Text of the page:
Pretty interesting commentary here from John Hussman’s weekly letter in which he points out that one sector’s deficit is obviously another sector’s surplus. In the case of the government’s deficits, it’s not surprising that corporations, to a large degree, have been the beneficiaries of the surplus. After all, when the US government places an order to purchase $50MM in jets from Lockheed Martin who do you think gets to book the profit? The fact that government deficits can boost corporate profits is not even remotely controversial (although some might actually argue it despite the hard math – the thought of government spending generating profits for private corporations upsets some people – get over it, it happens), but I found Dr. Hussman’s comments pertinent going forward. He says:
“The deficit of one sector must be the surplus of another.
This is not a theory. It’s actually an accounting identity. But the effect of that identity is beyond question. Elevated corporate profits can be directly traced to the massive government deficit and depressed household savings that we presently observe.
I should note that this result is the outcome of hundreds of millions of individual transactions, so it’s tempting to focus on those transactions as if they are alternate explanations. For example, one might argue that corporate profits are high because people are unemployed, many workers have been outsourced, and government transfer payments are allowing corporations to maintain revenues from consumers despite low wage payments. That’s a perfectly reasonable of saying the same thing – but the transaction detail does not change the basic equilibrium that profits are elevated because government and household savings are dismal. One will not be permanent without the other being permanent.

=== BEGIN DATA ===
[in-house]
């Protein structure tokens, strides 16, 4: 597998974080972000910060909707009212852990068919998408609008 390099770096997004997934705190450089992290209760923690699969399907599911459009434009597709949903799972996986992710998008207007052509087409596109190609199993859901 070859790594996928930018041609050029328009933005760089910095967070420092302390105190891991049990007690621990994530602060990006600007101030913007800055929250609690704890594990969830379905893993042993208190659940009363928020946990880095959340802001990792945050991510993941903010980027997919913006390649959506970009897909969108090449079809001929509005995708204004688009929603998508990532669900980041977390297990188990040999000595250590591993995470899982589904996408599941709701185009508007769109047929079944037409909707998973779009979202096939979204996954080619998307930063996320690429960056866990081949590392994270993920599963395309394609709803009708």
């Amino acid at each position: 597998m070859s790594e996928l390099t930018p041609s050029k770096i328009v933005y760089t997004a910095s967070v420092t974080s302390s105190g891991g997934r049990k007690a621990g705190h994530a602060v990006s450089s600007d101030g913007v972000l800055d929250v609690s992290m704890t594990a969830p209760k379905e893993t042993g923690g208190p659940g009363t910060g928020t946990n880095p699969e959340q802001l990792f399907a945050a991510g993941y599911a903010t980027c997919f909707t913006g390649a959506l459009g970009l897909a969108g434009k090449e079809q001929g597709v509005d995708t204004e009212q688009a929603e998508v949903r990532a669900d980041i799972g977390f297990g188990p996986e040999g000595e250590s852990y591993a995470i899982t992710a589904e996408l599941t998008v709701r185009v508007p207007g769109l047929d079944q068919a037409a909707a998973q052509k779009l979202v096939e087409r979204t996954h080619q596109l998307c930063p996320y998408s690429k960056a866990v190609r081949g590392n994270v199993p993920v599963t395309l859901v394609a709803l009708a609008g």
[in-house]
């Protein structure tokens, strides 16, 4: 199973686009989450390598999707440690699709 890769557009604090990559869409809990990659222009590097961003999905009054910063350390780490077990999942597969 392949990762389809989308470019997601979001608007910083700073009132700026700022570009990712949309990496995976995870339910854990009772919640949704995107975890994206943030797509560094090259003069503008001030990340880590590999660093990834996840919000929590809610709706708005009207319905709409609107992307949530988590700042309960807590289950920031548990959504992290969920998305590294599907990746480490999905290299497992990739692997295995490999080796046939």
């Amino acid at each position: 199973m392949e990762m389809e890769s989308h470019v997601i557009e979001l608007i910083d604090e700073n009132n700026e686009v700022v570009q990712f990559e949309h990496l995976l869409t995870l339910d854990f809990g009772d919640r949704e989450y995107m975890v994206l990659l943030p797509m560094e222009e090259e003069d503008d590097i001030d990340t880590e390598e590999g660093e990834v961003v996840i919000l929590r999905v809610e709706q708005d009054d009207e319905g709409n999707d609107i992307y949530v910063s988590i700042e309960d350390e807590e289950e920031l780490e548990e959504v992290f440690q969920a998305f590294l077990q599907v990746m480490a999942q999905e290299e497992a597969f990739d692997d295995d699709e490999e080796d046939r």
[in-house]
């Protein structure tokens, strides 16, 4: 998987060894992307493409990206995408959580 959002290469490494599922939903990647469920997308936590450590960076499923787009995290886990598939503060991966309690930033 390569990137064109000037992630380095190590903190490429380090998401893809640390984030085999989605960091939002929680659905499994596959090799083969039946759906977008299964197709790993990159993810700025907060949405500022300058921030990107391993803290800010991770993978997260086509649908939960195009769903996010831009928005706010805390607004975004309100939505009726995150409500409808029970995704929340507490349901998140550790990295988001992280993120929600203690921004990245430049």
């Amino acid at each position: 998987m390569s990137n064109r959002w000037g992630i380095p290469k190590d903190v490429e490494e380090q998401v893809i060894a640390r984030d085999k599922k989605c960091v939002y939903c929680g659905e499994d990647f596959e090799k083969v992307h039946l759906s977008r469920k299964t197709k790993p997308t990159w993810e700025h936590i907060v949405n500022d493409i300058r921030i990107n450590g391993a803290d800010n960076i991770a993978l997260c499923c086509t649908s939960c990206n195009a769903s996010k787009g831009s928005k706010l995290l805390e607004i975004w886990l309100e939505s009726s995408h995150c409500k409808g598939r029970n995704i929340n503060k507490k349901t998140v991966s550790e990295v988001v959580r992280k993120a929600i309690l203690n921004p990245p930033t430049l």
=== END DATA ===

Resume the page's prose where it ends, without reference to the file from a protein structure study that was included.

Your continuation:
To see this, notice that corporate profit margins have always moved inversely to the sum of government and household savings.”
That’s a pretty important chart. What it’s essentially showing is that government deficits have been a big driver of corporate profits. This won’t come as a surprise to anyone reading this website as I’ve been pointing that out for years, but it’s important to keep in mind going forward as the USA moves to what looks like an increasingly more austere position. I am not hugely worried about collapsing corporate profit margins at this point because I see private investment recovering AND I still see big budget deficits, but it’s an important risk to keep on the radar….
Mr. Roche is the Founder and Chief Investment Officer of Discipline Funds.Discipline Funds is a low fee financial advisory firm with a focus on helping people be more disciplined with their finances.
He is also the author of Pragmatic Capitalism: What Every Investor Needs to Understand About Money and Finance, Understanding the Modern Monetary System and Understanding Modern Portfolio Construction.